From Layi Olanrewaju, Ilorin and Fred Ezeh, Abuja
Three persons reportedly sustained injuries as Muslims and Christian clash over the issue of using Hijab by Muslim students in Baptist Secondary and Baptist LGEA Primary School, Ilorin, Kwara State.
Daily Sun gathered that the clash erupted around 9am after some Christians blocked the school entrance to prevent Muslims students from gaining access into the school premises.
The situation was, however, brought under control as security agencies comprising mobile police officers, NSCDC and Army took over the area to ensure calm.
The latest crisis followed the state government’s announcement for the reopening of 10 grant-aided schools recently shut over the hijab crisis.
The announcement did not go well with the Christians particularly Baptist members
Witness account said Baptist Church members gathered early in morning and blocked the entrance of the school with series of inscription on the placard demanding the return of their schools and their stand against the usage of hijab in mission schools across the state.
Just as this was ongoing, Muslim followers also reportedly gathered opposite the school to condemn the placard carriers for denying Muslim students access into the school premises.
Police officers allegedly fired teargas into the air to disperse both Christians and Muslims protesters at Baptist School Surulere.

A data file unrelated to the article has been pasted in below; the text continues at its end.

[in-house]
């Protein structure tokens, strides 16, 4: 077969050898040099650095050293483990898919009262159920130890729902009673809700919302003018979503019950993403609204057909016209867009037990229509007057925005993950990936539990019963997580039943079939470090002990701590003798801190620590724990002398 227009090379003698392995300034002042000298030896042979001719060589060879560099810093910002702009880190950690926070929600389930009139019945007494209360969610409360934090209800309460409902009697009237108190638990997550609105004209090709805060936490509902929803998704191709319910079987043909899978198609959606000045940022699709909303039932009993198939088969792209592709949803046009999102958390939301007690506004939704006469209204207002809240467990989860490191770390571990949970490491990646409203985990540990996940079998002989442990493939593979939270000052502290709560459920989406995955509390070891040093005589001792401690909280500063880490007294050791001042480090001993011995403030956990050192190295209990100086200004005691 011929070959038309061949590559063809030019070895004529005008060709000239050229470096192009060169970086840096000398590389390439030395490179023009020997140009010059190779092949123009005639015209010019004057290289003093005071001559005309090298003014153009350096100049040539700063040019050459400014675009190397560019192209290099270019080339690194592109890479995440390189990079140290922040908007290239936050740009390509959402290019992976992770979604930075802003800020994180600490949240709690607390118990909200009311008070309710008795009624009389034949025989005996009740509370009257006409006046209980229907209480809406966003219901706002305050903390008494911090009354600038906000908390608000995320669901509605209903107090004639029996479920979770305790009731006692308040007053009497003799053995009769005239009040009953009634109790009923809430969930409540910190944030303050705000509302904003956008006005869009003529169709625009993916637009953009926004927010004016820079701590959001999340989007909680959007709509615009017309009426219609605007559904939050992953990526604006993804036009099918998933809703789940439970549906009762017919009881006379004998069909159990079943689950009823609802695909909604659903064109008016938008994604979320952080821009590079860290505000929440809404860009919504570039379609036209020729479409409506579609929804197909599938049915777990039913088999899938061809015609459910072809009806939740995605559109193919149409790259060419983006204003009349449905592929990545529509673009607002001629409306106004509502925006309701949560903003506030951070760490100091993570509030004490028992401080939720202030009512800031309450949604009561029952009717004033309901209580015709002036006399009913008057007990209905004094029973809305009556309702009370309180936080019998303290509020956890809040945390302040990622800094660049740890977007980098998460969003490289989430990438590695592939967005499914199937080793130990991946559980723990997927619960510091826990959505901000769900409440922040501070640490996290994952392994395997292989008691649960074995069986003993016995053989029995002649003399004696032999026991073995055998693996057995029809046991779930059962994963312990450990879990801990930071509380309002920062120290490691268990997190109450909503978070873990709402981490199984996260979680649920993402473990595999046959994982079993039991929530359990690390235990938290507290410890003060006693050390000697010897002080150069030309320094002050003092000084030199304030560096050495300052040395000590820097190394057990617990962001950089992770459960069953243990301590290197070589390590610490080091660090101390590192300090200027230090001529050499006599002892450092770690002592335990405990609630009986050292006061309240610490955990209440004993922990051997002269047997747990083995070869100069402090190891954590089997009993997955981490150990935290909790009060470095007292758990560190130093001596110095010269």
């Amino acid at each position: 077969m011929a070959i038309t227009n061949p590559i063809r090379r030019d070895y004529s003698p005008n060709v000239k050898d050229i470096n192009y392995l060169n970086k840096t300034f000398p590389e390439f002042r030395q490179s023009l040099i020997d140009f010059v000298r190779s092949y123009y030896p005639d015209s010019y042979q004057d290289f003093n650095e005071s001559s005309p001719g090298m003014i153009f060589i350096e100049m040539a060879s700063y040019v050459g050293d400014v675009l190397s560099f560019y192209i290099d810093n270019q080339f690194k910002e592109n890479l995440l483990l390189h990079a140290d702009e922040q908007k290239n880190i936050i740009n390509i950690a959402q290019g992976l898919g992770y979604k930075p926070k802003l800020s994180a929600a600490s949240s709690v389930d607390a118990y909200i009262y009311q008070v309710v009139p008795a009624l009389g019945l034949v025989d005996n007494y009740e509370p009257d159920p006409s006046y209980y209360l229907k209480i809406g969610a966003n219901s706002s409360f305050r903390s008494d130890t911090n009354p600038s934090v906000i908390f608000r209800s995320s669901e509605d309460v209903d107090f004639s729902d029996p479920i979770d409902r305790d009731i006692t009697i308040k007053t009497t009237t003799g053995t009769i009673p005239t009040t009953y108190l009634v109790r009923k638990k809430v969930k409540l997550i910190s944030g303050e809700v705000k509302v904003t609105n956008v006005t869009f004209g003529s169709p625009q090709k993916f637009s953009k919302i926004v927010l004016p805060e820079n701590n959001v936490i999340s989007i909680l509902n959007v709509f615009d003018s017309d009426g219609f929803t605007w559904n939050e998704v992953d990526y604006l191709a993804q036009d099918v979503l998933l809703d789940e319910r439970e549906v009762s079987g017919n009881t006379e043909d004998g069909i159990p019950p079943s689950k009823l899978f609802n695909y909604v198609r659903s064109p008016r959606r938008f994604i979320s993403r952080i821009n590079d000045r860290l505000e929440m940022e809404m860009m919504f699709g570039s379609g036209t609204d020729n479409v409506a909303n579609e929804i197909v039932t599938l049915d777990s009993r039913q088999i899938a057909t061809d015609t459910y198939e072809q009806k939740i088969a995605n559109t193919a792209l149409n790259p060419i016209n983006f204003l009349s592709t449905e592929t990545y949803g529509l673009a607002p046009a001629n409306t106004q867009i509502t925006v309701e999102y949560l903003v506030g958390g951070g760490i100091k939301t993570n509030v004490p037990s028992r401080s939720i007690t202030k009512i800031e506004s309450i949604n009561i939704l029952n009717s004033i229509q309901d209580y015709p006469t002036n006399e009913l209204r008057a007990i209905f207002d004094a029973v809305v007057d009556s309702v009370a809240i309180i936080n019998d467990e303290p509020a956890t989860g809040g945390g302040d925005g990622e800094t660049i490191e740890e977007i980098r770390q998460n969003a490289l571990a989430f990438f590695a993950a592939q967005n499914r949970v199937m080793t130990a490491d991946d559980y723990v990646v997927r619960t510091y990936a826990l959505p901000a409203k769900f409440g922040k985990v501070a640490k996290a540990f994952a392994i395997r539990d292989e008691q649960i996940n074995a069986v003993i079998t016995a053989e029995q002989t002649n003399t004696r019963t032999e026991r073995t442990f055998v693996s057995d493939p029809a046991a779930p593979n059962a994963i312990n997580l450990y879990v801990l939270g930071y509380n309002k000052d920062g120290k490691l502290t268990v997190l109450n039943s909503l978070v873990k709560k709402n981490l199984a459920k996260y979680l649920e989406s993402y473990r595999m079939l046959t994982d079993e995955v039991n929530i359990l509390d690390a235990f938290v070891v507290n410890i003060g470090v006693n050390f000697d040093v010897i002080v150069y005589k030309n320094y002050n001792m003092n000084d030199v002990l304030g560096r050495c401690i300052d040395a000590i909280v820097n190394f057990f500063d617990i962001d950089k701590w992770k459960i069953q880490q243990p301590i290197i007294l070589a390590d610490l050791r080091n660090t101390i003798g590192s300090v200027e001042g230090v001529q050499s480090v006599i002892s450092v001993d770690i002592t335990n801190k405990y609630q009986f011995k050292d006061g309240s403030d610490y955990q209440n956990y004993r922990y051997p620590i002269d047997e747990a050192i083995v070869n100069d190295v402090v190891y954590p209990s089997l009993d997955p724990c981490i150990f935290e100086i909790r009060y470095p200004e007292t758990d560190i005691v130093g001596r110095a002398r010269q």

Normalcy has since returned to the area and security agents on ground to ensure peace.
Meanwhile, Christian Association of Nigeria (CAN) has asked the Federal Government and the Inspector General of Police (IGP), Muhammad Adamu, to prevail on Kwara government to rescind its decision on compulsory use of Hijab in all schools in Kwara State including Christian Mission schools.
CAN warned that Federal Government’s failure to intervene in the matter could lead to unexpected crisis that could snowball into major crisis with loss of lives and destructions.
Its General Secretary, Joseph Daramola, in a statement made reference to the violence that was recorded in the state over the hijab policy which led to bloodletting.
“As a result, churches and mission schools were vandalised with impunity by the hoodlums banking on the state government’s support in the pretext of enforcing the policy. Some innocent Christians were violently abused and attacked under the watch of the Governor who was playing ostrich.”
CAN, thus, insisted that Governor AbdulRahman AbdulRazaq, should be held responsible if the matter degenerates because it was his pronouncement on the issue of hijab wearing, in violation of the court directive on the matter to maintain status quo until the matter is finally resolved by the court that led to the violence.
CAN said that wisdom is required by those in leadership to handle sensitive issues such as that of religion so as not to precipitate war.